Citing poor market conditions, Myriad Genetics Inc. has withdrawn apublic stock offering that could have given the company up to $43million for the further development of its genetic-based diagnosticsand therapeutics.
Bill Hockett, director of corporate communications at Myriad, toldBioWorld Today that earlier this month, Myriad, based in Salt LakeCity, registered to sell 1.5 million shares at a projected price of$28.50 a share for $42.75 million in gross proceeds. UnderwritersCowen & Co. and UBS Securities LLC, both of New York, hadoptions to purchase another 255,000 shares to cover overallotments.Also, Myriad registered another 200,000 shares to be sold bystockholders in the company.
Following the offering, Myriad was to have 10.2 million sharesoutstanding.
"The market for smallcap companies has deteriorated since wedecided to do the offering," Hockett said, "so we have decided towithdraw the offering completely."
The fact that Myriad stock had dropped from $28.50 a share to $23 ashare (on the day the decision was made to withdraw the offering)was the reason for the decision, Hockett said.
Myriad also has reduced short-term revenue projections for itsgenetic testing service, Matthew Murray, an analyst with LehmanBrothers in New York, said. "The number of projected sales hasdropped from 14,000 to 3,000 in fiscal 1997 and from 32,000 to16,000 in fiscal 1998," he said.
The projections were changed, Murray said, because the companysaid it had only received requests for 500 sample collection vialssince the launch of the BRCAnalysis test on Oct. 30, and that neworders are only being received at the rate of about 100 per week.Previous projections, the company said, were at 2,000 a month.
Murray projects the company will lose $1.08 a share in fiscal 1997,compared to his previous estimate of 20 cents a share in profit.
Reijer Lenstra, an analyst with Smith Barney Shearson in New York,estimated on Dec. 18 that Myriad would lose $.83 per share in 1997and, since that time, he has not changed his estimates. "Since this is anew test, I felt that it would take off slowly; you have to educate thepublic," he said.
Lenstra said the market was "not broad" in the sense that, whilelargecap stocks were booming, smallcap stocks were not doing well.
"Prices for largecap stocks are growing faster than earnings," Lenstrasaid, "at the same time, however, there is no momentum for smallcapstocks. Investors left this market in the summer and haven't comeback."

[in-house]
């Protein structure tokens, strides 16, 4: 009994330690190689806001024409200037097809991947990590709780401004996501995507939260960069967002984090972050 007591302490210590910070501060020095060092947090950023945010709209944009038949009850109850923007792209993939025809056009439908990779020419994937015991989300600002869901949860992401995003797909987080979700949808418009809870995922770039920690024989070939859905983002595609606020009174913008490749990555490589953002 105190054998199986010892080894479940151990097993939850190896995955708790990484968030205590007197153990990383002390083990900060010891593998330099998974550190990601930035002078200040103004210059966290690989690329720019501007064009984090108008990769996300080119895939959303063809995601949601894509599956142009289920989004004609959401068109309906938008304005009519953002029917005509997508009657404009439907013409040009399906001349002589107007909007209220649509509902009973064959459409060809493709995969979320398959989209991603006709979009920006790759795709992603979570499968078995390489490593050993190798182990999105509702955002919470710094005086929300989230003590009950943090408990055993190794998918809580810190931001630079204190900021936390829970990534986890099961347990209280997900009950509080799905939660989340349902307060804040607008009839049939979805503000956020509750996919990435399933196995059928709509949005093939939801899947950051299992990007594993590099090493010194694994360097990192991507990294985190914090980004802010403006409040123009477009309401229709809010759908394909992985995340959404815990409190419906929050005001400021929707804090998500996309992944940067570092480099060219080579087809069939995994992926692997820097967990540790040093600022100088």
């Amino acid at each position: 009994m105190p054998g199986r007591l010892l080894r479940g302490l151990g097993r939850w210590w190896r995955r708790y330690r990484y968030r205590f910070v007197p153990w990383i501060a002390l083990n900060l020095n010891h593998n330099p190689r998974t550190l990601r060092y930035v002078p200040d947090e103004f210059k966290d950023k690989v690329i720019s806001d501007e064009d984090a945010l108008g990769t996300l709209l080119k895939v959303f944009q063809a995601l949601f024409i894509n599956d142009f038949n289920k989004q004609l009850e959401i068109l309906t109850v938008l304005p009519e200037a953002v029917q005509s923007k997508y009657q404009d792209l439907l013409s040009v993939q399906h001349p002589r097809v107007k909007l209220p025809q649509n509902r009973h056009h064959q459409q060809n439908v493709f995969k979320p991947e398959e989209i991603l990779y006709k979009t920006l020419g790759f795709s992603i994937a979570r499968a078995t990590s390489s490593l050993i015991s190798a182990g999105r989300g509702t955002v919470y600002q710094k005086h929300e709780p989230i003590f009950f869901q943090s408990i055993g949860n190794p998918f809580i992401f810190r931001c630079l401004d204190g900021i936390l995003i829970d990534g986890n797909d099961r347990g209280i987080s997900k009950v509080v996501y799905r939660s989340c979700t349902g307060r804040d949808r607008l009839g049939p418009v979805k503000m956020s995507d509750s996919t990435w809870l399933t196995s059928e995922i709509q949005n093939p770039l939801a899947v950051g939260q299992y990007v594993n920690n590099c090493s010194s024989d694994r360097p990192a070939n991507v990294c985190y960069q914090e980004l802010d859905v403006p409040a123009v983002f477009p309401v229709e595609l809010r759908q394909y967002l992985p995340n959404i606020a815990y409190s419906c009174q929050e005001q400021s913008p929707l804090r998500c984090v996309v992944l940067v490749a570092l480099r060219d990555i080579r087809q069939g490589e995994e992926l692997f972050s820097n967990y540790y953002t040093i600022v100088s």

The company, Hockett said, had originally earmarked the moneyfrom the offering for future development. "We would like to expand,introduce new tests and new sales forces in the new product area,"Hockett said.
"The next product might be in the area of hypertension, where we areworking on a product called HGTAnalysis, which would determinewhich individuals with hypertension would be most likely to respondto a low-salt diet," Hockett said.
Myriad, founded in 1991, is a gene testing company that introducedto the market its first genetic test, BRCAnalysis, in October. Myriadscientists led the teams that discovered the complete sequence of boththe BRCA1 and BRCA2 breast cancer genes
BRCA1 predisposition testing permits identification of those who areat high risk for breast or ovarian cancer.
Myriad's subsidiary, Myriad Labs, is currently formatting acombined BRCA1-BRCA2 test for introduction in 1997. Mutationsin BRCA1 and BRCA2 are believed to be responsible for 90 percentof early onset, hereditary breast cancer and 90 percent of hereditaryovarian cancer.
In addition to marketing genetic tests, Myriad is using its DNAdiscoveries to develop drugs.
The company currently is working with Bayer Corp., of Leverhusen,Germany, a collaboration that represents $71 million in equityinvestments, research funding and potential milestone payments.
Myriad is collaborating also with Ciba Geigy Ltd., of Basel,Switzerland, in a deal that is worth up to $60 million, and with EliLilly & Co., of Indianapolis, which is developing new therapiesbased on Myriad's sequencing and discovery of the BRCA1 breastand ovarian cancer gene. This partnership represents $4 million inequity investments, research funding and potential milestonepayments.
Since Myriad decided to withdraw the public offering, its stock(NASDAQ:MYGN), as of Tuesday, had dropped $1.75 to $21.25.The company currently has $67 million in cash and, as of June 30,1996, a net loss of $5.9 million and revenues of $66 million. n
-- Frances Bishopp
(c) 1997 American Health Consultants. All rights reserved.